Drawing usable power from the Sun sounds cool, but avoid a heated experience by keeping expectations in check.
Forget about Qi or Powermat. One of the original methods of wireless charging is a technology that has been around for a while: Solar Power. With light-sensitive panels and circuitry getting smaller and cheaper, the ability to charge an internal battery using only sunlight is a feature that continues to appear in all sorts of new gadgets. Some watches will use a solar panel as a clock face while portable batteries of all sizes are commonly paired with some form of solar panel attachment. During my time with the Stunning Gadgets ES500, the initial gimmicky feeling of solar charging transformed into real curiosity and excitement for the technology. Well, after a few days of trial and error, that is.
The ES500 is equipped with two USB ports for charging output, a USB Micro port for traditional charging input, a single LED that acts as a tiny flashlight, and of course a 200mA solar panel. The casing is available in several colors and also comes with a small carabiner so the unit can easily hook onto a backpack or other piece of luggage.
A battery like this is designed for an active lifestyle, so accidents are inevitable. Because of this, the manufacturer has done a fair job at increasing the sturdiness of this unit versus a traditional portable battery by including rubber bumpers on the sides to help with the occasional drop. As far as drops go, the entire unit seems to handle a typical six-foot drop with little damage. After a week of use (and drop testing), the small bindings on the internal battery loosened which now cause a slight rattle to be heard if the unit is shaken, but charging performance has not been impacted. The unit is also granted a “rain-resistant” feature set by the inclusion of a snap-seal casing around the battery and circuit board and rubber plug covers. I commend the forethought used when designing the unit in this manner, but the rubber pieces are somewhat loose and each of the plug covers eventually grow looser over time which will only lessen the effectiveness of any moisture prevention measures.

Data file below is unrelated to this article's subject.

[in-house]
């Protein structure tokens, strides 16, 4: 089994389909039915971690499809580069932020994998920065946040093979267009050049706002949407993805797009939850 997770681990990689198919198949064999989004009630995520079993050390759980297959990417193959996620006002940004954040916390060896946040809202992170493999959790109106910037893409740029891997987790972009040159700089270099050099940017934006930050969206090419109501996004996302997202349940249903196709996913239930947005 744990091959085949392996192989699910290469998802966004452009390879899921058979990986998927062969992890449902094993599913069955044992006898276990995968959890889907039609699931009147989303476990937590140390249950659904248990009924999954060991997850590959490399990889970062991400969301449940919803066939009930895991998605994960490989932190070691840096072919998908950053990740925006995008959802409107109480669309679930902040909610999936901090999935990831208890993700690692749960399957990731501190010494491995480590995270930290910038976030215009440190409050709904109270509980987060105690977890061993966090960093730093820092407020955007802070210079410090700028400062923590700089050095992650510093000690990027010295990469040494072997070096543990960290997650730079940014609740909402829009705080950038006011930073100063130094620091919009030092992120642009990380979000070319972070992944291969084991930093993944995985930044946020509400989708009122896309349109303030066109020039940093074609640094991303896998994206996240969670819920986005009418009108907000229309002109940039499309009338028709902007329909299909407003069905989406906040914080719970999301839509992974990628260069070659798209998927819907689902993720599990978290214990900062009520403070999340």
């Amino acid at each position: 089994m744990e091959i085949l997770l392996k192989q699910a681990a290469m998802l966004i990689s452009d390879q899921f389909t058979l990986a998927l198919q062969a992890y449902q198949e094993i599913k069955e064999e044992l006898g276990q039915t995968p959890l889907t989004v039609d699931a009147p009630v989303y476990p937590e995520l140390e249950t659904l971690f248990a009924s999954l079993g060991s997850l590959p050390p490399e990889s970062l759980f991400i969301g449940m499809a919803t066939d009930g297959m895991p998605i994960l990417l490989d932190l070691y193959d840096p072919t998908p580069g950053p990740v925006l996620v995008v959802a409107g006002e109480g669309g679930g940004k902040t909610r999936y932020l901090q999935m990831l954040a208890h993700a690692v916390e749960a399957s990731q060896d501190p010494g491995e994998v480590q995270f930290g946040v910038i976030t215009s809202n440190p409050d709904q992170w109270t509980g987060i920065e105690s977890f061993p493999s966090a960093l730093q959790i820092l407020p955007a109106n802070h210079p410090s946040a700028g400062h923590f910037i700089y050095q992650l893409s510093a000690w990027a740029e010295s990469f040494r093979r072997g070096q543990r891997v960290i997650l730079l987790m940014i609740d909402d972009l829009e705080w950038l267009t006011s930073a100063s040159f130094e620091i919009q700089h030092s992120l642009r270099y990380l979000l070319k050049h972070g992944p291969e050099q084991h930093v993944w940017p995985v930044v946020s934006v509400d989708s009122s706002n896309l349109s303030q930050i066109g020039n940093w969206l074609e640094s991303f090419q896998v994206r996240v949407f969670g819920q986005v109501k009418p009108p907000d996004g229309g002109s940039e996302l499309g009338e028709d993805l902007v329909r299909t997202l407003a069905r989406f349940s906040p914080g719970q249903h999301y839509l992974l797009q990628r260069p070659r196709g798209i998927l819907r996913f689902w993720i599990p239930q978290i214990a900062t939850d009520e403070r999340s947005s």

The manufacturer claims on the device fact sheet that two devices can be charged at the same time. While this is technically true, I should warn readers that the max power output by the device is 2.1A so attempting to charge a modern tablet and smartphone will likely be asking too much of the modest hardware. However, the available 2.1A will allow for a newer smartphone to draw a “quick-charge” charging speed if it is the only device connected to the unit.
About that battery…it’s only 5000mAh. Frequent readers of MacSources will notice that many of the other portable batteries reviewed on this site are at least double the ES500’s capacity. This portable battery should be taken in a camping bag to be used as a fallback for a mobile phone and/or hiking GPS with perhaps an additional charge cycle for a smartwatch of some kind. 5000mAh will likely get a single full charge for most modern smartphones, and then it’s time to recharge. In a bit of annoying design, each of the status LEDs are extremely bright and bleed through the plastic into the next status indicator area. I’m certain that these LEDs do not draw very much power, but I would have thought that any amount of power conservation would have helped with overall performance of the unit.
Speaking of recharging, it is time for some real talk about the ES500 solar performance. To be blunt, most users are likely going to be disappointed if this unit is purchased blind as a first experience to solar charging. The manufacturer keeps things honest and admits that the solar panel has a difficult time charging the included battery. In perfect weather conditions, they estimate about 8 hours for an “emergency charge” meaning the available battery level will likely charge a smartphone to 50% or 60% before more sun is needed. Personal experience leads me to estimate 12-16 hours are going to be needed for the portable battery to be fully charged, and this is where the expectations need to be set in reality. 12-16 hours of perfect bright sunlight are likely impossible in most of the world, and even getting 8 hours will be a challenge. Thus, this battery is better handled by leaving it in a passive area of the campsite or just letting it dangle in the sunlight during a hike.
A final note on recharging: I was excited by the manufacturer’s claim that with enough sunlight, this unit could trickle charge a smartphone even if the internal battery was not charged. Unfortunately, I was not able to reproduce this. Perhaps I need more of a tropical full-blast environment, but I was disappointed all the same.
So, is the ES500 worth its asking price (about $40 as of this writing)? I think the most honest answer would be “No, unless the device will be used as it was designed.” An end user that takes a routine trip to Starbucks while leaving the office for the day would not be an active enough user since this unit’s key feature is only going to work in continual sunlight. I suppose the device might also be used as a low-price entry point into playing with solar charging hardware, but outdoor extracurricular activities will really allow this device will shine.
I am already wishing for a “v2” model of this unit with at least double battery capacity, a larger fold-out panel for increase solar charge performance, and higher charge output when charging multiple devices. Well, maybe next year.
For more information, visit http://stunninggadgets.com/sport-solar-panel-charger.